ICSI Speech FAQ:
5.2 What features are commonly used?

Answer by: dpwe - 2000-08-01

Pretty much all the features currently used in speech recognition are based on the short-time Fourier transform magnitude, or equivalently, the energy in a series of limited frequency bands averaged over 20-50ms time windows, calculated every 10-25ms. This seems to give a degree of similarity to (part of) the salient properties detected by the ear, which one way or another seems a good starting point for invariant representations of speech.

Variation between different feature types lies in areas such as the precise definition of those frequency bands, the form of nonlinearity generally used to 'compress' the energy range, and subsequent processing such as smoothing in time and frequency, adaptation/automatic gain control, and then decorrelating transformations.

The feature types you are most likely to encounter are listed below:

cepstral coefficients
These are the workhorse features used most often in speech recognition. (Peversely, they are almost never used at ICSI - we prefer PLP, below). The basic frequency resolution is based on the Mel approximation to the bandwidths of the ear's tuned resonators, which is fixed-bandwidth at low frequencies and constant-Q (bandwidth proportional to center frequency) at high frequencies. These Mel-spectra are then cepstrally transformed (the discrete cosine transform of the log magnitude spectrum) and typically truncated to give a compact (8-16 element), largely decorrelated feature vector capturing the broad features of the original spectrum. MFCC is the standard representation used by the popular HTK toolkit.
Perceptual Linear
As devised by Hermansky, PLP features smooth an auditory spectrum (based on the Bark rather than Mel approximation, and compressed by cube-root rather than logarithm) by fitting an autoregressive (all-pole or linear-prediction) model, which has the nice property of modeling spectral peaks more carefully than the less-reliable valleys inbetween. It is basically rather similar to MFCCs, but often marginally out-performs them in our experience.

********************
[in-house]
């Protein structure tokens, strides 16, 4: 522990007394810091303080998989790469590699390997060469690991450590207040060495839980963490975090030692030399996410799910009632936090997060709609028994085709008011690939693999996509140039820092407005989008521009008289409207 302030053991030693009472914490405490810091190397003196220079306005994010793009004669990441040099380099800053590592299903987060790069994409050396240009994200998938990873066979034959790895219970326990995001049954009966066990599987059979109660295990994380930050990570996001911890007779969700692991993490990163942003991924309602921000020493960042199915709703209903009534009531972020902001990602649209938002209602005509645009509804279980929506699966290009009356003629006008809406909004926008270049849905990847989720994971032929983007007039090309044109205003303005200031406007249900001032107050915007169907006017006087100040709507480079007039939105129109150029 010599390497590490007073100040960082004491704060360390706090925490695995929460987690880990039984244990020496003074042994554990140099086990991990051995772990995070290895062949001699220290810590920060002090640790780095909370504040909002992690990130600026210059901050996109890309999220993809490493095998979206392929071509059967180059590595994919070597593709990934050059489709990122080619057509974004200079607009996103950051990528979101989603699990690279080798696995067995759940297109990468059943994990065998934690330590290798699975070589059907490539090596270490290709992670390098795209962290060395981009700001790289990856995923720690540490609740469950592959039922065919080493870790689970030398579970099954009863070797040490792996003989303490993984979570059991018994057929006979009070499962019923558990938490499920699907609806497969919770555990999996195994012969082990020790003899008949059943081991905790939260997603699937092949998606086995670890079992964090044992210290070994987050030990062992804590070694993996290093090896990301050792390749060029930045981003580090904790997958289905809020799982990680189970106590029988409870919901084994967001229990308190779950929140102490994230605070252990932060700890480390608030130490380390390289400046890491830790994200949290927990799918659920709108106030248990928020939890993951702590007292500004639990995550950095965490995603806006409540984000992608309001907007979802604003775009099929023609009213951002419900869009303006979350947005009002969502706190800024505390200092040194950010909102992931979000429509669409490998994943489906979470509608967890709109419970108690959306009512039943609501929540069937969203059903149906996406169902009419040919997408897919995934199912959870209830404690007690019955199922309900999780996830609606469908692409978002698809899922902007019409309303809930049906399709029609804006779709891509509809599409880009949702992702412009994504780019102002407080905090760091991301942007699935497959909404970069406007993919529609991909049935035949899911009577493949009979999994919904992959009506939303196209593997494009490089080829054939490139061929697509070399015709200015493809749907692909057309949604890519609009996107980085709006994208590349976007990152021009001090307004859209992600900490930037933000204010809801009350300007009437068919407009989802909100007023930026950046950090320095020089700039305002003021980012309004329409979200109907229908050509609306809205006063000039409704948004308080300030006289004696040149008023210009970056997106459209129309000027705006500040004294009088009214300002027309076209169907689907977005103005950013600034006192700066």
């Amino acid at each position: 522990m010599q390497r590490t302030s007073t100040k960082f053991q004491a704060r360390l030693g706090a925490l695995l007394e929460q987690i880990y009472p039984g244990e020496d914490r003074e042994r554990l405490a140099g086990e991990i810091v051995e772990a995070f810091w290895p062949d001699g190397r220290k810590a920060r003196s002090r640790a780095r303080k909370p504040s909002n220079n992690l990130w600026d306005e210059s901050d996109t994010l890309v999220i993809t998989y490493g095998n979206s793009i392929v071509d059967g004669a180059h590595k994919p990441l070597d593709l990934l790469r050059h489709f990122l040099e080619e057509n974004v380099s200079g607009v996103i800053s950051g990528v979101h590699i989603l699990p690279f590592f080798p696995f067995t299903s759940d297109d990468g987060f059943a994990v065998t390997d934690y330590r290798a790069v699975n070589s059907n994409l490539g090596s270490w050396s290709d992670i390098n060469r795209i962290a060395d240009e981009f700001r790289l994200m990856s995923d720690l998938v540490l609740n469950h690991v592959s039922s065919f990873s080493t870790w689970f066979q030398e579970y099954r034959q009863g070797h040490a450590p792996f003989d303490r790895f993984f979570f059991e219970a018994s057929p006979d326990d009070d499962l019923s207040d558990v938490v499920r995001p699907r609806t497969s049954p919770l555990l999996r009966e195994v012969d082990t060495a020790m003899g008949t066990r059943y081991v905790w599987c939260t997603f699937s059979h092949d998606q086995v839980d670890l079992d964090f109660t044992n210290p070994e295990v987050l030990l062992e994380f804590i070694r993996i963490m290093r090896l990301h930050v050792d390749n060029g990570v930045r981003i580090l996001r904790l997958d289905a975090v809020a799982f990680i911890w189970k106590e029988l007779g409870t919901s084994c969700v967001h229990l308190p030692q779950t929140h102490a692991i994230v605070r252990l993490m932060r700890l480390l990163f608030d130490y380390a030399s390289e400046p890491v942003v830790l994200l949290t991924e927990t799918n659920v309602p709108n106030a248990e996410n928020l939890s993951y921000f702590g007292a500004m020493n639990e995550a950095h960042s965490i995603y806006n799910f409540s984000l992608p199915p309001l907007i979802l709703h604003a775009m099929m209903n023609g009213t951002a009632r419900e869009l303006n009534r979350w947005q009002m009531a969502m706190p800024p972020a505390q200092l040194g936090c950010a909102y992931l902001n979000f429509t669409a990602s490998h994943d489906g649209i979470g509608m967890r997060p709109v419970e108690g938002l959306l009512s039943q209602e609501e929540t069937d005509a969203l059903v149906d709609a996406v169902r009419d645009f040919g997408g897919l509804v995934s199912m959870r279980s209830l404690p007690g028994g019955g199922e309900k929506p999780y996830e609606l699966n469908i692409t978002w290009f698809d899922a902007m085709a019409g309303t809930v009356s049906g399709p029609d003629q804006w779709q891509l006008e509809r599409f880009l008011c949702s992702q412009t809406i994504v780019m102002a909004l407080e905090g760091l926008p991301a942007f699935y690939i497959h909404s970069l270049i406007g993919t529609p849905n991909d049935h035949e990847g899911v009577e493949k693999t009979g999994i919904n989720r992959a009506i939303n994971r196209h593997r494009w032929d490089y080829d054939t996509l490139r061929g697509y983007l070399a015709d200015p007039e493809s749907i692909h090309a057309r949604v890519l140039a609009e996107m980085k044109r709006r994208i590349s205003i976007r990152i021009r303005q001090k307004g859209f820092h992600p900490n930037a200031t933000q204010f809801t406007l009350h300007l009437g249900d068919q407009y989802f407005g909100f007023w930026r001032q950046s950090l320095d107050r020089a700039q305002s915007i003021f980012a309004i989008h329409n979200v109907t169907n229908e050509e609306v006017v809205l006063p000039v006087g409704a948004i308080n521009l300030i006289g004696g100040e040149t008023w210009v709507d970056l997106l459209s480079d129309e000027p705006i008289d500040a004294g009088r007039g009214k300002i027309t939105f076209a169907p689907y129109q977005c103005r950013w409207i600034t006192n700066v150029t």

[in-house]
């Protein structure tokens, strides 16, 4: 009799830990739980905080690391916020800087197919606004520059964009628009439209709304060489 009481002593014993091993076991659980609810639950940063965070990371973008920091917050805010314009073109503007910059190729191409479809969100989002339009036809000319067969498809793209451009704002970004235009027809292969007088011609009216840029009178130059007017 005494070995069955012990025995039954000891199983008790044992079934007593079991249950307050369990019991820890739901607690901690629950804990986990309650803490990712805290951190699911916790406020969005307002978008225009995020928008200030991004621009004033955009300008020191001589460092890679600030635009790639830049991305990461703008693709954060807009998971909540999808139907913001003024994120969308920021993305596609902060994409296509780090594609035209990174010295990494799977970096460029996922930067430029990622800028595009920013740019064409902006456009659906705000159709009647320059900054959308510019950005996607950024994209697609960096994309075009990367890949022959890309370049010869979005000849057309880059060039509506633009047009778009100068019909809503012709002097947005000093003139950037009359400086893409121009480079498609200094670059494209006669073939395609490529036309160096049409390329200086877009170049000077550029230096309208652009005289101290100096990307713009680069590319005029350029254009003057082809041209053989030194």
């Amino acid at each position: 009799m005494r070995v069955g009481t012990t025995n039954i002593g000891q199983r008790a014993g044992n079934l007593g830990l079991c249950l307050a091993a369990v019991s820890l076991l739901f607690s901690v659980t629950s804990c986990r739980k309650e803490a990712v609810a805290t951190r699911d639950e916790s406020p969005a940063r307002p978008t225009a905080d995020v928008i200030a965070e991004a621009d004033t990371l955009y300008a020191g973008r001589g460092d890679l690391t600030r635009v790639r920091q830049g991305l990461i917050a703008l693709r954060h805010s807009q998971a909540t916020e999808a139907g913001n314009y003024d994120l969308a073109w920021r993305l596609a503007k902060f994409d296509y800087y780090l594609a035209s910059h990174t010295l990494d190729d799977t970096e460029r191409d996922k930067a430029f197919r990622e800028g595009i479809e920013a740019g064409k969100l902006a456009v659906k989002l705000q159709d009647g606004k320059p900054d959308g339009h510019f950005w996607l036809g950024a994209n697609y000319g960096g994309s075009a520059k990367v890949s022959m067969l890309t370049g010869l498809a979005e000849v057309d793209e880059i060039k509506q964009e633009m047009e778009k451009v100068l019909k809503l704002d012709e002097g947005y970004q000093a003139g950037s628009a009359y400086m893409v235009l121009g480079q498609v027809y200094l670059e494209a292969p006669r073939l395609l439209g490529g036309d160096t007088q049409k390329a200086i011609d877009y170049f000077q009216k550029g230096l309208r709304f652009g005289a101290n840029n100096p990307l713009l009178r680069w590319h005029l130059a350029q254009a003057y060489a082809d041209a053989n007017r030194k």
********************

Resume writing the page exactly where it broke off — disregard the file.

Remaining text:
Rasta-PLP Rasta (for Relative Spectral Transformation or something like that) was introduced by Hermansky and Morgan as an enhancement of the basic PLP features. Subband energies are band-pass filtered in time (the so-called Rasta filter) in the log domain. The high-pass component of this filter normalizes away any average level, giving robustness to channel characteristics. The low-pass part smooths along time, giving better generality. Rasta works well for telephone tasks with lots of channel variability, but we have seen plain PLP performing better on recent tasks such as Broadcast News and Aurora.
j-Rasta This variant of rasta performs filtering in the log(E)+k domain, which is channel-normalizing like conventional Rasta when the energy E is large, but tends toward normalization of fixed energy offsets (e.g. stationary background noise) when E is small. The trick is in setting the constant term, k (also known as j for j-Rasta) to set the transition at the right point, which needs a background noise estimate. I think largely due to this complication, j-Rasta hasn't been used much at ICSI in recent years, but Andy Morris at IDIAP has used it quite a lot with good results.
Brian Kingsbury's thesis work took the success of Rasta processing and tried to reconstruct it based on solid auditory principles, and optimize it through extensive empirical testing. The MSG features filter subband energies are filtered to emphasize particular modulation frequencies that have been shown experimentally to be crucial to speech perception. The spectra are then adaptively normalized through automatic gain control. Brian's thesis showed these features to be helpful in reverberation and noise, and indeed better than other features for NUMBERS95 recognition. In other tasks, they typically give worse baseline recognition, but are excellent candidates for combination in multistream systems, where their distinct difference from standard features (more sluggish, different scaling) makes them a very complementary information source. MSGs classically do not include a final decorrelation transformation, so the representation is typically in two bands of spectral coefficients.

Basic feature types admit of variants such as the number of parameters used (effectively, the degree of detail in cepstral coefficients), whether delta and double-delta (first and second order derivative) features are appended, different kinds of normalization (mean, variance, per-utterance, online), sampling rate of underlying waveforms, frame rate, window size, and many others specified as options to feature calculation programs like feacalc.

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